Fast Track RN-to-BSN Programs
The Institute of Medicine has set a goal for 80 percent of all nurses to earn a bachelor’s degree by 2020. The reason is that extensive research has shown patient outcomes improve when a larger proportion of nurses have a bachelor’s degree, which prepares nurses to better provide for patients. This is good news for patients, but a concern for working registered nurses who have the necessary experience and expertise, but lack the formal education expected of tomorrow’s nurses.
Luckily, the education and healthcare industries have been quick to recognize that the ideal education option for these nurses is missing from the market. As a result, fast track online RN-to-BSN programs have been developed to fill the gap. For working nurses eager to keep their career on an upward trajectory, this is a degree program that puts their needs front and center.
What Does Fast Track Mean?
The dilemma that many working nurses face is they have some education, just not a four-year degree. However, in order to make up the difference, they have to invest a ton of time or money into a BSN just to duplicate much of the training and education they already have. That puts a huge burden on nurses and makes it much harder to achieve the national 80 percent goal.
“Fast track” is a blanket term used to describe programs that let working nurses focus only on the curriculum they are lacking. These programs are sometimes also called accelerated or bridge programs because they build on the education nurses already have while offering a faster and easier way to make up the difference. In short, these programs are designed specifically for nurses who need a BSN credential but can’t invest in a full four-year BSN program.
How Long Does a Program Take?
The exact duration of a fast track online RN-to-BSN program varies by institution, but most are designed to take a year or less for students who choose to attend full-time. Each institution sets its own standards for admission, but typically these programs are open to licensed nurses with either an associate’s degree or diploma in nursing.
If attending full-time is not an option, there are variations on the program that do not have the fast track emphasis. These may take two years or longer to complete, but they accommodate students who need to work full-time or meet family obligations, and they offer the same kind of consolidated approach to learning that makes a BSN easier to achieve.
What to Expect from a Program?
Since these programs are accelerated, the demand placed on students is high. The goal is to teach important concepts and materials in depth, but also to cover a lot of material in a short amount of time. That means students are expected to spend a lot of time outside of structured class settings reading, studying and pursuing further instruction, which also most likely includes clinical hours.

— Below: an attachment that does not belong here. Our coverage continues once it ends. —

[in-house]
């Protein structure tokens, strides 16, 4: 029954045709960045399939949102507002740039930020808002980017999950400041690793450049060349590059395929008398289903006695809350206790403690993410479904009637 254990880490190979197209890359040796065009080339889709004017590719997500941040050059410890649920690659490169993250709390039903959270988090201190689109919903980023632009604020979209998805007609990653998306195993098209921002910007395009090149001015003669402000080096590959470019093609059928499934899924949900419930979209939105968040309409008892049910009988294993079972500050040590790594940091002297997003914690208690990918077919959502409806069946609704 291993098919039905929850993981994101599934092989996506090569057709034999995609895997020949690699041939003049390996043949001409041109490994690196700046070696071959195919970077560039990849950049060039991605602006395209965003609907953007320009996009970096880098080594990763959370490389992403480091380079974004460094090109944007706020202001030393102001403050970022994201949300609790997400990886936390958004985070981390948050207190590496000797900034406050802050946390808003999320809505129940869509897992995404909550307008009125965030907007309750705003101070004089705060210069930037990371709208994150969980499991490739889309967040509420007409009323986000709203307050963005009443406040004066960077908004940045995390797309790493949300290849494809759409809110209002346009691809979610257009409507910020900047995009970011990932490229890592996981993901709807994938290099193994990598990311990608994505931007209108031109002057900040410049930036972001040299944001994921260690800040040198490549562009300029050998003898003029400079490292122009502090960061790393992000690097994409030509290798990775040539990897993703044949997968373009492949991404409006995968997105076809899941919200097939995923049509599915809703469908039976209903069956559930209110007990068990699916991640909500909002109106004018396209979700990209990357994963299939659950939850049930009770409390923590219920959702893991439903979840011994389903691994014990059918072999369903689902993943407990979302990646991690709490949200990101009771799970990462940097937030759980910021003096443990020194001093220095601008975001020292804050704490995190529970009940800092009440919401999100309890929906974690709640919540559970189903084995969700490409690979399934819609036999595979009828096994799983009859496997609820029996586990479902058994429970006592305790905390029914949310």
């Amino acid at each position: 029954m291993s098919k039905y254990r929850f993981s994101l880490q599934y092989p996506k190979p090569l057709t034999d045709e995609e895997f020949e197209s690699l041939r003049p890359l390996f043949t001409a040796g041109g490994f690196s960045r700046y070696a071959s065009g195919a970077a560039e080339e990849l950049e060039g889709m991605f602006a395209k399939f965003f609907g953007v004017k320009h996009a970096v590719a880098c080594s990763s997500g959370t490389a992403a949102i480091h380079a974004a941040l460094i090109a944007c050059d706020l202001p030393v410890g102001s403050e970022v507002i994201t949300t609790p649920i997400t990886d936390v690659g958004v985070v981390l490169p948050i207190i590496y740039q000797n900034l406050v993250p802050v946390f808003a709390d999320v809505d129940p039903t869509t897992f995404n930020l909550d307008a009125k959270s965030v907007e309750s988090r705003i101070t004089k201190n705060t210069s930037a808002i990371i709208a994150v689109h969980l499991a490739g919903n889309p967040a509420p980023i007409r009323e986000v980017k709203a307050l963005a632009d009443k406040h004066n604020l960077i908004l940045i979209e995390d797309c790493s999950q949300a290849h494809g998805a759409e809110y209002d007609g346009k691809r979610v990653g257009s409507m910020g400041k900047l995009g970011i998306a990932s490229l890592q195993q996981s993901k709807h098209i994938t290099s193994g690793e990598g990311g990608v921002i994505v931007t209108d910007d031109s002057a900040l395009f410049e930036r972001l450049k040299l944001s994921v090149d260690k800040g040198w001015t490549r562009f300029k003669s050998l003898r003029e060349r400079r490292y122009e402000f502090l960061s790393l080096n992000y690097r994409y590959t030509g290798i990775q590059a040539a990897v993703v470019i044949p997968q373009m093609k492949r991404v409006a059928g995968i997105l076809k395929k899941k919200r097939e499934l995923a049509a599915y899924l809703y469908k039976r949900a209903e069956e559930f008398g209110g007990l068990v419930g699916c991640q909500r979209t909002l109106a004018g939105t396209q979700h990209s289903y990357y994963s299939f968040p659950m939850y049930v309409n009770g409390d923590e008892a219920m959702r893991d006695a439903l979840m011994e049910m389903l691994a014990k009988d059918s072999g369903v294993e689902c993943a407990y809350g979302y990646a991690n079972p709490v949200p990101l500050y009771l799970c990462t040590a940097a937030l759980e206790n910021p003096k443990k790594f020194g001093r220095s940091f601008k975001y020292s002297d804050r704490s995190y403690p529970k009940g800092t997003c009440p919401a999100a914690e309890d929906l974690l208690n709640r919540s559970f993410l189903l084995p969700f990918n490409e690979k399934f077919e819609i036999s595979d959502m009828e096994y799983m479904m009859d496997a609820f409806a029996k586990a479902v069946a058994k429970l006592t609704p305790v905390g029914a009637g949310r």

Since the bulk of the curriculum is delivered online, these programs accommodate students who cannot commit to the strict schedule or lengthy commute of in-person classes. Typically, online learning is supplemented by face-to-face instruction in a medical or laboratory setting. The location and frequency of these meetings will vary by program.
Is a Fast Track Online RN-to-BSN Program Right for You?
The first question to ask is whether a having a BSN is going to be a requirement for working RNs or just a preference? It’s true that having a BSN has not been made a formal requirement for RNs. But when the vast majority of nurses have one, any job seeker without one will be at a distinct disadvantage. Keeping pace with standards and expectations in the industry ensures that a nursing career does not stall unnecessarily or eliminate opportunities for advancement.
Understanding that a BSN is a priority, a fast track online RN-to-BSN program is an appealing option for a lot of nurses. It cuts the cost of continuing education, condenses the material for quick consumption, and provides a level of education and instruction designed specifically to expand and improve a nurse’s skills. In some cases, an employer may even offer incentives or assistance. The only drawback is the pace. Students who cannot make a concentrated commitment to schooling may be better served by a program not designated as fast track.
How Do You Identify a Quality Program?
Like all education options, the best ones fit into your budget, accommodate your schedule, respect your learning needs, and provide the specific coursework/instruction you require. However, the one feature that any potential program must have is accreditation from The Commission on Collegiate Nursing Education (CCNE) and The Accreditation Commission For Education in Nursing (ACEN). For the purposes of licensing, nurses must possess degrees from programs that have been audited for quality. The online nature of many fast track programs has brought a wave of new education options into the market, but only those awarded accreditation should be considered.
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